Congratulations Harry & Meghan! 👰

The big day has arrived and it was perfect!

The sun was shinning, the happy couple couldn’t take their eye’s off each other, Meghan’s dress was the envy of bride’s to be everywhere and most of the guests were A- list royalty (aswell as actual royalty)… all round a wonderful day that will go down in history.

But I couldn’t help being reminded there was something missing, and I’m sure this wouldn’t be too far from Harry’s mind either. His Mother, Diana Princess of Wales, who passed away late August 1997.

I intended to disclose this at a later date but I thought I might as well bite the bullet and do it now as my past experience echoes Harry and William’s so closely. I lost my Mother at 8 years old, she developed Breast Cancer and was ill for about a year and a half before she passed away at the young age of 43.

When you lose someone so close to you it seems life stops; in some ways it does. Trauma freezes you in the age the trauma happened, your mind isn’t so aware of time, so that’s why it sometimes feels like these tragedies happened yesterday instead of years or decades before. I always resonated with the poem by W H Auden, particularly the first section:

‘Stop all the clocks, cut off the telephone,
Prevent the dog from barking with a juicy bone,
Silence the pianos and with muffled drum
Bring out the coffin, let the mourners come.’

I think there’s a subconscious denial that your parents will actually die. Maybe that’s why it took so long to even consider accepting my Mother’s death as there was a refusal to believe my Mum wasn’t immortal. When your parents pass away I feel a bit of you goes with them, but then a part of them stays with you. It must have been a strange time for William and Harry as the world was grieving their Mother with them. I can’t even begin to comprehend what being in the public eye at this devastating time must have been like for them. I know they have spoken about their own personal Mental Health issues in the past, but they have turned this into a positive, by setting up a wonderful charity called ‘Heads Together’ which challenges stigma’s surrounding Mental Health, fundraises and educates. It’s truly inspiring!

As you become older happy life events are flavoured with a hint of sadness as it’s a reminder that this person isn’t around to create new memories with anymore; their story was cut short. You can’t help but think about how happy they would be that you were getting married or meeting your new baby, you end up with a feeling that I can only describe as bittersweet.

Throughout the years I’ve struggled with the fact having your Mum is around is the basically the norm and my situation isn’t. Trying not to indulge in bitterness is easier said than done as you desperately search for something or someone to blame instead of accepting that life ‘just is’. Mother’s day is non existent in my world, I run away from this day and stick my head in the sand which is probably not the best tactic. My therapist recommended visiting her grave to which I declared I’m not saying ‘Goodbye’. He assured me I don’t have to, I can say ‘Hello’ which I liked. He confided that this is what he does as he lost his Father when he was a young boy, which I was grateful for. In my opinion there’s nothing worse than a robotic therapist, I prefer the human ones!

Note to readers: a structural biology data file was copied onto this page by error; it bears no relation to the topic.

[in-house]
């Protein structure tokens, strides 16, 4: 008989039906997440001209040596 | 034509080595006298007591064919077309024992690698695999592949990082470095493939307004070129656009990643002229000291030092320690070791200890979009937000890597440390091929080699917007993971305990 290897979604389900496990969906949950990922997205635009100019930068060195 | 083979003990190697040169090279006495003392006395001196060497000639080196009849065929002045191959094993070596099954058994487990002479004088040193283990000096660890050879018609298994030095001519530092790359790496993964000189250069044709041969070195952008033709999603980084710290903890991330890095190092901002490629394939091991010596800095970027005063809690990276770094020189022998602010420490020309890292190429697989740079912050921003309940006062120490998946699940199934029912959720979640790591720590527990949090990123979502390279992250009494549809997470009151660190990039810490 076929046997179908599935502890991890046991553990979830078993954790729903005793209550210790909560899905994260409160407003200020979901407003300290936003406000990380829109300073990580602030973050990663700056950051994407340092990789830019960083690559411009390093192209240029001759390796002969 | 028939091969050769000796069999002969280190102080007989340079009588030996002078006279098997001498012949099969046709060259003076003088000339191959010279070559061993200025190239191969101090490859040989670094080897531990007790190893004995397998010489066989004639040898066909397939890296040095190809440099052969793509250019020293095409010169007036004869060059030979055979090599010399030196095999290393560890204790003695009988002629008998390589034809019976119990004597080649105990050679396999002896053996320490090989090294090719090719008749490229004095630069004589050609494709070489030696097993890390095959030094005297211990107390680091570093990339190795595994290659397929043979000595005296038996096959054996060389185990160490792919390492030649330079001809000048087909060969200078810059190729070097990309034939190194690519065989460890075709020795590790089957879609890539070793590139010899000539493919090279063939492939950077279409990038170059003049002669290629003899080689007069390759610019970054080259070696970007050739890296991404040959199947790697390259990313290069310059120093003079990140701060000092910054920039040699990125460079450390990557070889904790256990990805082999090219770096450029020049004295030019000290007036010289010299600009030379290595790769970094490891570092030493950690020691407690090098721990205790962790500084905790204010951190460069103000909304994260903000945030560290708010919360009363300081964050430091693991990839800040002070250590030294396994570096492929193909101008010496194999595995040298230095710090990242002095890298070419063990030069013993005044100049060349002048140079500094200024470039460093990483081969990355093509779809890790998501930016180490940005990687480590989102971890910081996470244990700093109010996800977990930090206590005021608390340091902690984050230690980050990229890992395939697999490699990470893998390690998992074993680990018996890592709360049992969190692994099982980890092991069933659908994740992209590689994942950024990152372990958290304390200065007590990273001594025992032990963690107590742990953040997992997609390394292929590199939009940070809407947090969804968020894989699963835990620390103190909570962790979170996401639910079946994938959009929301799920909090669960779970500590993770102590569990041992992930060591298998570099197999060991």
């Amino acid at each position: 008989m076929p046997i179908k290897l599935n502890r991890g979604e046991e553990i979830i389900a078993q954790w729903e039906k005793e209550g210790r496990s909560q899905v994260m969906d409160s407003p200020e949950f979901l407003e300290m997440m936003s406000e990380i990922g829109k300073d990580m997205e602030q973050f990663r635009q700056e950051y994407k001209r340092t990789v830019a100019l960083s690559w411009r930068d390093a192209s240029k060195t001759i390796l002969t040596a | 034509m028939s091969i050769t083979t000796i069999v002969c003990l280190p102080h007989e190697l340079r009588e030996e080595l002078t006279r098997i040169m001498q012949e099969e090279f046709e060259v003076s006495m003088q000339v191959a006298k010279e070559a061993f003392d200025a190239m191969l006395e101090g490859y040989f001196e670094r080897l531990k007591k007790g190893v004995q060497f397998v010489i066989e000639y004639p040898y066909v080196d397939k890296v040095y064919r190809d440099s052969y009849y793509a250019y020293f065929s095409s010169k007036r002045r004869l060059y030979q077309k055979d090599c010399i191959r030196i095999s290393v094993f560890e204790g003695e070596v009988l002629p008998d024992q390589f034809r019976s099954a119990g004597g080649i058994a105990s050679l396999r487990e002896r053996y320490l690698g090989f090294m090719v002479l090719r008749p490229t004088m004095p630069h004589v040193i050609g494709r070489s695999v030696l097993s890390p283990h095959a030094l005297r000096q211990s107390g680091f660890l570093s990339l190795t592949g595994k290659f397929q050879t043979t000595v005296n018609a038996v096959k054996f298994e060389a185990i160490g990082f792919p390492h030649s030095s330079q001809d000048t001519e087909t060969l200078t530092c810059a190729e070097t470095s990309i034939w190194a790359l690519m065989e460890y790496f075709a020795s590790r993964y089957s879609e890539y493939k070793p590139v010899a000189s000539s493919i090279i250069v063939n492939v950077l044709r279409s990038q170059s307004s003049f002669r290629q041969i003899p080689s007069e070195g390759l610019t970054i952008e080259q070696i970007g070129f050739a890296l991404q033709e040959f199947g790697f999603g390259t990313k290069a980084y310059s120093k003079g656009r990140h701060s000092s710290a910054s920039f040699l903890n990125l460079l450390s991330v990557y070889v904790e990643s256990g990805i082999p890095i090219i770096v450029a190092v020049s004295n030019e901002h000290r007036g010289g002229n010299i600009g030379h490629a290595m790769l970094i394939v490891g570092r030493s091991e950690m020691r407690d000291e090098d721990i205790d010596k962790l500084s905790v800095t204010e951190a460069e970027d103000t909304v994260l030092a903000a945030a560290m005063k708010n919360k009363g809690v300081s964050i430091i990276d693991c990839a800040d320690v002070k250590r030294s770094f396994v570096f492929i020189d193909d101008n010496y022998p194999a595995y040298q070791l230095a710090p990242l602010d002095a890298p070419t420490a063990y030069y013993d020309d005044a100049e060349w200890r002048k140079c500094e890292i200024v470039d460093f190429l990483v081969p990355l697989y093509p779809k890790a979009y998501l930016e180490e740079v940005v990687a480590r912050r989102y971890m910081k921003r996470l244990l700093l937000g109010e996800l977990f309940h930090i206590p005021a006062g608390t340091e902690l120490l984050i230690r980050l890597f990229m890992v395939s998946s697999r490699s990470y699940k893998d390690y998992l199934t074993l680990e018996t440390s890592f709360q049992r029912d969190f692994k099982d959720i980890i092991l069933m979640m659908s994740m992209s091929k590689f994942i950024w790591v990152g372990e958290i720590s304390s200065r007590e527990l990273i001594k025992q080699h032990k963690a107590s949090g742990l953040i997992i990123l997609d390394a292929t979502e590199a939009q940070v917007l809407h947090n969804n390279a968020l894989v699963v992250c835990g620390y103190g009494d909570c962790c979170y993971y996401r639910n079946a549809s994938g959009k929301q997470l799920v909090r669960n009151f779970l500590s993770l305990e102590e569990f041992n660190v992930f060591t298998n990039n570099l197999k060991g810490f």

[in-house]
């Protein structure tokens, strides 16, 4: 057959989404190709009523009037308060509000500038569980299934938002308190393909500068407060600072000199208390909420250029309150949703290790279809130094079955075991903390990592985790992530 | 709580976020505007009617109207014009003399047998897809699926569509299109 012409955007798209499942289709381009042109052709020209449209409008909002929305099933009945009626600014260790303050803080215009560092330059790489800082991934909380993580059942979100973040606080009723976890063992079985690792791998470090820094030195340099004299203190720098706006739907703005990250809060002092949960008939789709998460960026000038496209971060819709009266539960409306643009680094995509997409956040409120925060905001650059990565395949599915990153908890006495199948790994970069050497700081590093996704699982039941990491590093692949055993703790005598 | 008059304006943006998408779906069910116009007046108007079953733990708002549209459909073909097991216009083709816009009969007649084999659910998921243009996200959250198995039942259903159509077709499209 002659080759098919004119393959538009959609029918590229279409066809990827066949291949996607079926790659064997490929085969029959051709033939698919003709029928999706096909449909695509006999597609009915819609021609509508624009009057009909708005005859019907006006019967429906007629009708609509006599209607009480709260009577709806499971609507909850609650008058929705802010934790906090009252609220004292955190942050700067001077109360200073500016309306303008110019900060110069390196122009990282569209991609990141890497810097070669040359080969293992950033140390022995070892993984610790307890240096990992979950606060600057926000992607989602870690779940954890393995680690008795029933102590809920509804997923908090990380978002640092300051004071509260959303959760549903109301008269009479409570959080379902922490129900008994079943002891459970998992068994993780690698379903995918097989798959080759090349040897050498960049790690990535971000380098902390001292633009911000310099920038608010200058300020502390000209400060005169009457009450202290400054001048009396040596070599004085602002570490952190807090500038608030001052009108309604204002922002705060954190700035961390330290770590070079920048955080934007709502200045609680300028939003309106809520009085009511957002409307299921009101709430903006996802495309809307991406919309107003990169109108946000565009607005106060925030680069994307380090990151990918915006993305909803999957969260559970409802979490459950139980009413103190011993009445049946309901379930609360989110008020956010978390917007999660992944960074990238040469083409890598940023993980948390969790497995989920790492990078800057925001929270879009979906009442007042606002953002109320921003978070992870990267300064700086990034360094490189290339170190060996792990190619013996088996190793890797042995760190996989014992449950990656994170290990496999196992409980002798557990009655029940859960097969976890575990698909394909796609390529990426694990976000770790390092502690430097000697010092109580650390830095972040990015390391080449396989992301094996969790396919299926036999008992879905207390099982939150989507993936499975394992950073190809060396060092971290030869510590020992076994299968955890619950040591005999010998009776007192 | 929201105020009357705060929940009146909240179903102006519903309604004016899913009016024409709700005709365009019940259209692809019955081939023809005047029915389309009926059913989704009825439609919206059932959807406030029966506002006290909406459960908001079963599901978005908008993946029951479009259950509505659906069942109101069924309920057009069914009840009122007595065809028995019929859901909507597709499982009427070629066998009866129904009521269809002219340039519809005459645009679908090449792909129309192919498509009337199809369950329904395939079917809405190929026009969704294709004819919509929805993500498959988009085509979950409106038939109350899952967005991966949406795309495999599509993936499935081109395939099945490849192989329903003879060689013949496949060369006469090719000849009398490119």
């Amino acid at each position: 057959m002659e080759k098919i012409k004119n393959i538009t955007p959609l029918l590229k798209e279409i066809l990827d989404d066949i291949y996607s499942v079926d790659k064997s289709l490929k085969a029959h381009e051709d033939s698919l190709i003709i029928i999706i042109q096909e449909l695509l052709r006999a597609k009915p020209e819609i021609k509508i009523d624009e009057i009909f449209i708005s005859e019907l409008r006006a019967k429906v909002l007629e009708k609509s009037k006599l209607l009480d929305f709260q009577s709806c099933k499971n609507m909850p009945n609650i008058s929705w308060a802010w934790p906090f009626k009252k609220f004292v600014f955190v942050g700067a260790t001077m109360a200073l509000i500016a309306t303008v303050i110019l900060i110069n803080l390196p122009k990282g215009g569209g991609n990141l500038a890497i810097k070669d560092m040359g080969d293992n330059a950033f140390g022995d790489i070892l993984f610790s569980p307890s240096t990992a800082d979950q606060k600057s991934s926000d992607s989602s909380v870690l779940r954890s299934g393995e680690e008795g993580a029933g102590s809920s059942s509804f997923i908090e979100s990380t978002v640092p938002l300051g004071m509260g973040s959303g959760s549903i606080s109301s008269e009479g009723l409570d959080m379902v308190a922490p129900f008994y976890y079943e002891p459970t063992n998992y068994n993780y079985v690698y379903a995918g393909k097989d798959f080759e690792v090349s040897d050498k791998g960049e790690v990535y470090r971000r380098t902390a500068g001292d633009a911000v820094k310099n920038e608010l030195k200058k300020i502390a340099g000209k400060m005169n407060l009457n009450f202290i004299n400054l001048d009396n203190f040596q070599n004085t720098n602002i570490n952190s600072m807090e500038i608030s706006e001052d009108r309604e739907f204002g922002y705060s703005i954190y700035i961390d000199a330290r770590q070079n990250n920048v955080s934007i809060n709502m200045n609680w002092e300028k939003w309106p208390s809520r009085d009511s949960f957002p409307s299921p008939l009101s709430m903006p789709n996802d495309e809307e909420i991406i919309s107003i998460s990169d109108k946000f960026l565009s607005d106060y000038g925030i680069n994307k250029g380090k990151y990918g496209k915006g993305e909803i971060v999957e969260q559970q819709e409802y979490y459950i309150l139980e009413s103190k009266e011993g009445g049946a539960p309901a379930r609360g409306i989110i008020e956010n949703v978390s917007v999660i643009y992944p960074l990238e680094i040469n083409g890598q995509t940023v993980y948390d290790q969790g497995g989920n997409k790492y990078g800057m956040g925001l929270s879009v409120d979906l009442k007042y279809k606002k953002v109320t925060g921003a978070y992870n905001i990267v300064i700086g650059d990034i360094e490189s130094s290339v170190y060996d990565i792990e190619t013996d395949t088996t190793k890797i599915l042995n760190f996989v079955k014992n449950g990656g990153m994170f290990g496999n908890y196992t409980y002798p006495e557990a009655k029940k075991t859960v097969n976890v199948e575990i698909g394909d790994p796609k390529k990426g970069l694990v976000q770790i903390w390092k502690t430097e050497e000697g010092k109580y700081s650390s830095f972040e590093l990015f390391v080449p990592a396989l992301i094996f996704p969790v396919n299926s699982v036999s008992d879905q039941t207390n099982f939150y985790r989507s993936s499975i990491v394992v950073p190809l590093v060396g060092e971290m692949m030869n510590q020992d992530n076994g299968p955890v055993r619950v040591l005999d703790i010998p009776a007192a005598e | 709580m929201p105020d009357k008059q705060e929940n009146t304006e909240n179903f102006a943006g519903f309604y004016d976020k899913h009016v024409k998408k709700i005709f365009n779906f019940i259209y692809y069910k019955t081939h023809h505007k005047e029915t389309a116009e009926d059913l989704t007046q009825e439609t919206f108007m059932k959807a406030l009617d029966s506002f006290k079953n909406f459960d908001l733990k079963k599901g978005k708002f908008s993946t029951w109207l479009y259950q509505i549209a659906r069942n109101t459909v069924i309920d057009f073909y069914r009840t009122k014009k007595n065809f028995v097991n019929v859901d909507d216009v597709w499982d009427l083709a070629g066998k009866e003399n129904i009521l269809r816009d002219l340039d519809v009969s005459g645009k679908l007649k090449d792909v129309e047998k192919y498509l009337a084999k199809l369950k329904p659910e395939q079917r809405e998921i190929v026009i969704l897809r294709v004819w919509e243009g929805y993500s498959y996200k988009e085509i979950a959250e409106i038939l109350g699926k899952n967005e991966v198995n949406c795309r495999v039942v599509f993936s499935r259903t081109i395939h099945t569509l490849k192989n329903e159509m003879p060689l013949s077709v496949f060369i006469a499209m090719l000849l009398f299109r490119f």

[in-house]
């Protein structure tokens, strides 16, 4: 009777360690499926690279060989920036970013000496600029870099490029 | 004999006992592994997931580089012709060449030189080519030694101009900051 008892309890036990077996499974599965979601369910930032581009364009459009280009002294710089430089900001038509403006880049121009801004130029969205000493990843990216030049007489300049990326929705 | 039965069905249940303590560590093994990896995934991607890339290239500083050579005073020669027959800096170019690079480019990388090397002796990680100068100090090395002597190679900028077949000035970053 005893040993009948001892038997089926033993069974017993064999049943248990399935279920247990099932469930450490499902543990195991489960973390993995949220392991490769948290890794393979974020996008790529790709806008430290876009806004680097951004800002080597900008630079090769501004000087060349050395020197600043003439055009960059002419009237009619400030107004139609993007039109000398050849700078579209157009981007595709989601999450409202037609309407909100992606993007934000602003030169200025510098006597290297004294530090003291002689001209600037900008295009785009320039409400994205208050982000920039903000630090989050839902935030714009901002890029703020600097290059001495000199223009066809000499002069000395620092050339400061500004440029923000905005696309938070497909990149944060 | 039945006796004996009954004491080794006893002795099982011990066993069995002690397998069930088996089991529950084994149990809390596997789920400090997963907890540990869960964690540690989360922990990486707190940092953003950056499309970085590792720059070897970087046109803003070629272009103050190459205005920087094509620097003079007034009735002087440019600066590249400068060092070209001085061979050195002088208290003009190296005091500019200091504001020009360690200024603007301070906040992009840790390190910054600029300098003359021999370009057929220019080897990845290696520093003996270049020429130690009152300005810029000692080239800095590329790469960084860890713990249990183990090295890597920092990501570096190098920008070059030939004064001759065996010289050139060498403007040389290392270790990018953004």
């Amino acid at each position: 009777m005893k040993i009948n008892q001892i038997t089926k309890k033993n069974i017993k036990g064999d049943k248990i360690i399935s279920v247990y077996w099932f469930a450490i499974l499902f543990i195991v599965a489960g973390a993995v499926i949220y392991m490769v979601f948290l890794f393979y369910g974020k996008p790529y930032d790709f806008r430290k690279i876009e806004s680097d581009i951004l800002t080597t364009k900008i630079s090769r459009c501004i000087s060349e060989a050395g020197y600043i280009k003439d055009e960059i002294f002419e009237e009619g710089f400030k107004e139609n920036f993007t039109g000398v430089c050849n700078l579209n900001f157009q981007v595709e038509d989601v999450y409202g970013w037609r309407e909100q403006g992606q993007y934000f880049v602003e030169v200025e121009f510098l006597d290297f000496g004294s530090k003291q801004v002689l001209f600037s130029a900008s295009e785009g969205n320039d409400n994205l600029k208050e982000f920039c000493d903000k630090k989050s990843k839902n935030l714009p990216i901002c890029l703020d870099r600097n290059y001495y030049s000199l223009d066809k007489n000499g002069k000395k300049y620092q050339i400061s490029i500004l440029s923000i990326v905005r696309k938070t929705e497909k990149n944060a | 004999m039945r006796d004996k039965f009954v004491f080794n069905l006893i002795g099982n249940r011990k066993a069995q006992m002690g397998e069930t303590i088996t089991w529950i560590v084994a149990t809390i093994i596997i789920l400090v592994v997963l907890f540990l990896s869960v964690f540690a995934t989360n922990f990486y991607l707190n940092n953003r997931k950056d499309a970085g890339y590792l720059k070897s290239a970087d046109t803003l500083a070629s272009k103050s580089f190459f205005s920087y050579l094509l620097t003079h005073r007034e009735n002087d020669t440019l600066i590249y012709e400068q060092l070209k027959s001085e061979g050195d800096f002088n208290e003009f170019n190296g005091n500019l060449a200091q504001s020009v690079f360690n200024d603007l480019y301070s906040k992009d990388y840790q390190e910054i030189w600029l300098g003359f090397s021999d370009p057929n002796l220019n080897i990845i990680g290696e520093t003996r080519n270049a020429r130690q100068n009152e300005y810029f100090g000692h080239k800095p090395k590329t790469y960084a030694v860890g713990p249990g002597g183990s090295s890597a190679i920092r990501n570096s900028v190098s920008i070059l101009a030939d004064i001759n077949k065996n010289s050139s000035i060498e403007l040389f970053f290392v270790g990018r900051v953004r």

I remember watching Diana’s funeral, it was heart breaking to say the least. Watching William and Harry mournfully follow their Mother’s coffin knowing this is not the natural order of things makes my eyes water as I write this twenty years on. I’m currently in a café with Elton John playing in the background, I’m praying ‘Candle in the Wind’ doesn’t start playing because then I’ll really lose it.

I lost my Father end of 2016. Coincidentally it was also to Cancer and again took about a year and half between diagnosis and him passing. Losing a Parent as a child vs an adult is in my experience completely different. I felt there was something particularly traumatic about losing a Mother when you’re a child; it’s taken nearly twenty years to start truly processing the grief of losing her. I would tell people about it like an over rehearsed script that I felt disconnected from and numb, whilst I watched their heart break for me. I regret to admit that I blocked her out of my life for a long time as it was too painful, it was an open wound that I hoped by just sticking a plaster on would heal on it’s own. But unfortunately the wound turned into an infection and spread into other areas of my life in the form of addiction, distorted thinking, acute self esteem issues and the list goes on. A Mother when your young is essentially your sense of self, and I was lucky enough to have had an extremely loving Mother which makes the forced separation all the more painful. I’m only starting to understand the extent of damage this can do to a child.